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Building Africa’s Internet Infrastructure

One of the factors in a startup ecosystem’s ability to thrive is internet infrastructure. For technology startups, this is pretty obvious, considering most applications start on the web. But even for non-tech entrepreneurs, the internet is essential for building a brand and communicating with customers. Also, access to education and knowledge sharing on the web gives founders the necessary network and skills to develop their businesses. The struggle in emerging markets, such as those in Africa, is that internet access is widely unavailable. A 2019 report by the International Telecommunications Union estimated that only 28% of Africans were online, leaving many opportunities to increase access for the rest of the continent of 1.2 billion people. Bringing more individuals online creates a more extensive customer base for digital companies, so tech companies have stepped in to help solve the problem.

At first, the initiatives were ambitious. Google’s parent company Alphabet attempted to roll out Loon, a fleet of balloons that beam high-speed internet, in Africa and other parts of the world. The project had some traction, securing approval from Kenya’s government to provide commercial services in 2020, but ultimately shut down in January of this year after struggling to create a sustainable business model and secure partners. Facebook also attempted to partner with SpaceX in 2016 to launch a $200M satellite to beam internet down on the continent. The rocket blew up on the launchpad. Facebook also tried to use drones to provide connectivity to Africa, and SpaceX is pushing forward with its StarLink initiative. StarLink will take some time until its widely distributed, so it seems like traditional fiber optic cables are the solution to closing the current gap.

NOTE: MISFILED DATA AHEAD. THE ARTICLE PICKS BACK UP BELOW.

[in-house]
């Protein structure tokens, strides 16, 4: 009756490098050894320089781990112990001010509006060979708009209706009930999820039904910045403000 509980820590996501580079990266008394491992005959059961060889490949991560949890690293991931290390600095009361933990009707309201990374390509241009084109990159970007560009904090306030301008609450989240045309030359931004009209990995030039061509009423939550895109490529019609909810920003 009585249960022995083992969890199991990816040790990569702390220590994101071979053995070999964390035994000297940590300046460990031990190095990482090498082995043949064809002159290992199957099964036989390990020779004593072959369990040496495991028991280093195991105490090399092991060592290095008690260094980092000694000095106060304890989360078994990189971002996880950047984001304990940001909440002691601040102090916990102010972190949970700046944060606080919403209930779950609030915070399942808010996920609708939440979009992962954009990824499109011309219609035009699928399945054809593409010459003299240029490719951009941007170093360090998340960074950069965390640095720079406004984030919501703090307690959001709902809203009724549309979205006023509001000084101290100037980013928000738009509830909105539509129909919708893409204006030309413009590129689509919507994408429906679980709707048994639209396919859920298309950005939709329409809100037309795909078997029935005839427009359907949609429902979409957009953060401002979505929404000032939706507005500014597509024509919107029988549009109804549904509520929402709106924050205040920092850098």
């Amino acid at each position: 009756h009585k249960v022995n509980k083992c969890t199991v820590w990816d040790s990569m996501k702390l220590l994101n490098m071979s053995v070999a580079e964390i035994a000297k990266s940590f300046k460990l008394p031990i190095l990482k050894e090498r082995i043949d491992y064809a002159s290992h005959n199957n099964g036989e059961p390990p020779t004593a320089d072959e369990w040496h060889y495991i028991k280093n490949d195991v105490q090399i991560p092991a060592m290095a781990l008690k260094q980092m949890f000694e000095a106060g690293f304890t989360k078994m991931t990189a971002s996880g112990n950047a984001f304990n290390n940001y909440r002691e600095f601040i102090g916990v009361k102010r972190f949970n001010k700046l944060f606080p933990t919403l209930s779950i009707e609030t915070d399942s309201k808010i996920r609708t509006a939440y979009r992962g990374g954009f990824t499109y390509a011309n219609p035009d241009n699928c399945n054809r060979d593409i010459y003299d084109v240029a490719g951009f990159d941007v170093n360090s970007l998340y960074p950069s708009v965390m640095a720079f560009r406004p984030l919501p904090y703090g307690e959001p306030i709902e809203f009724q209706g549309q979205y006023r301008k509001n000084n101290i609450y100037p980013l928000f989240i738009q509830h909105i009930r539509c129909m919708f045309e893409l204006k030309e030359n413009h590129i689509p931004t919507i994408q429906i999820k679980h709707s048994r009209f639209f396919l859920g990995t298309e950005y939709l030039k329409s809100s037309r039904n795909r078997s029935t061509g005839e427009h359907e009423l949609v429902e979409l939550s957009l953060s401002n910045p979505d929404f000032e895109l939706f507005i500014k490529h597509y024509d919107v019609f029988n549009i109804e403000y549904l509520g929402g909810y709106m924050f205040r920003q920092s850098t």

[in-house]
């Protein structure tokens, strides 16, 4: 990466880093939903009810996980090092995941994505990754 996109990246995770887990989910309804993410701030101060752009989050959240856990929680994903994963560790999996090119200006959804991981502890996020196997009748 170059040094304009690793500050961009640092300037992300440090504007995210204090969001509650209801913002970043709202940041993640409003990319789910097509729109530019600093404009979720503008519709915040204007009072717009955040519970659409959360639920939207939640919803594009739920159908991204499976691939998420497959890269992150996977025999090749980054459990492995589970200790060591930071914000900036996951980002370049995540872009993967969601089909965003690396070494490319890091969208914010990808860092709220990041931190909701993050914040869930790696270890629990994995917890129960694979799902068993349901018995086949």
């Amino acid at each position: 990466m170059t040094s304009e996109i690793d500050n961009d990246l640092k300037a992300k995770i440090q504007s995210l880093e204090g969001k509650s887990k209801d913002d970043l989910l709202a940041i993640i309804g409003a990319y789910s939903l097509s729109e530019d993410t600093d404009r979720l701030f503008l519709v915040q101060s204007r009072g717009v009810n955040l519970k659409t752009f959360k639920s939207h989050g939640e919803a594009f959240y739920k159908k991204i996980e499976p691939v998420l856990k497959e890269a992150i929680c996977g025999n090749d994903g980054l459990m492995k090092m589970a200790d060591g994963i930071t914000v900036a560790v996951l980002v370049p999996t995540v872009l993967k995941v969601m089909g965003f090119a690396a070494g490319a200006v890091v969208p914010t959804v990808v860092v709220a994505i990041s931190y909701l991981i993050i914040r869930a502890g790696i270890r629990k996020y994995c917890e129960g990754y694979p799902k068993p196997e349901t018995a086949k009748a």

Last year, Facebook announced a partnership with telecom companies, including China Mobile International, MTN GlobalConnect, Orange, and Vodafone, called 2Africa. The project set out to lay nearly 33,000 miles of cables that will connect Europe, the Middle East, and 16 countries in Africa. On Monday, the group announced they were adding four more connections to the project, including Seychelles, the Comoros Islands, Angola, and the south-eastern part of Nigeria. The group still expects the project to go live in late 2023, in line with its original estimates from its initial announcement last year. It will deliver more than the total combined capacity of all subsea cables serving Africa today.

The move makes Facebook one of the most prominent investors in fiber networks in Africa and builds on several attempts to bring disconnected Africans online. It also shows the increased efforts of technology companies investing in subsea cables, an initiative initially undertaken by telecom companies. Last year, Google announced a subsea cable to connect Europe and Africa, and according to TeleGeography, Google, Microsoft, Facebook, and Amazon now own or lease nearly 50% of undersea bandwidth. Also, according to Bloomberg, Facebook and Google alone are involved in 80% of all investments in trans-Atlantic deep-sea cables in the last few years. China’s Huawei has also gotten into the mix, completing a cable between Brazil and Cameroon in late 2018. Last year, the company began work on a line connecting Europe, Asia, and Africa.

Ultimately, these initiatives will be good for connecting more Africans and creating more opportunities for education, business, and entrepreneurship on the continent, which creates long-term economic impact. Keep an eye out on Africa over the next decade.

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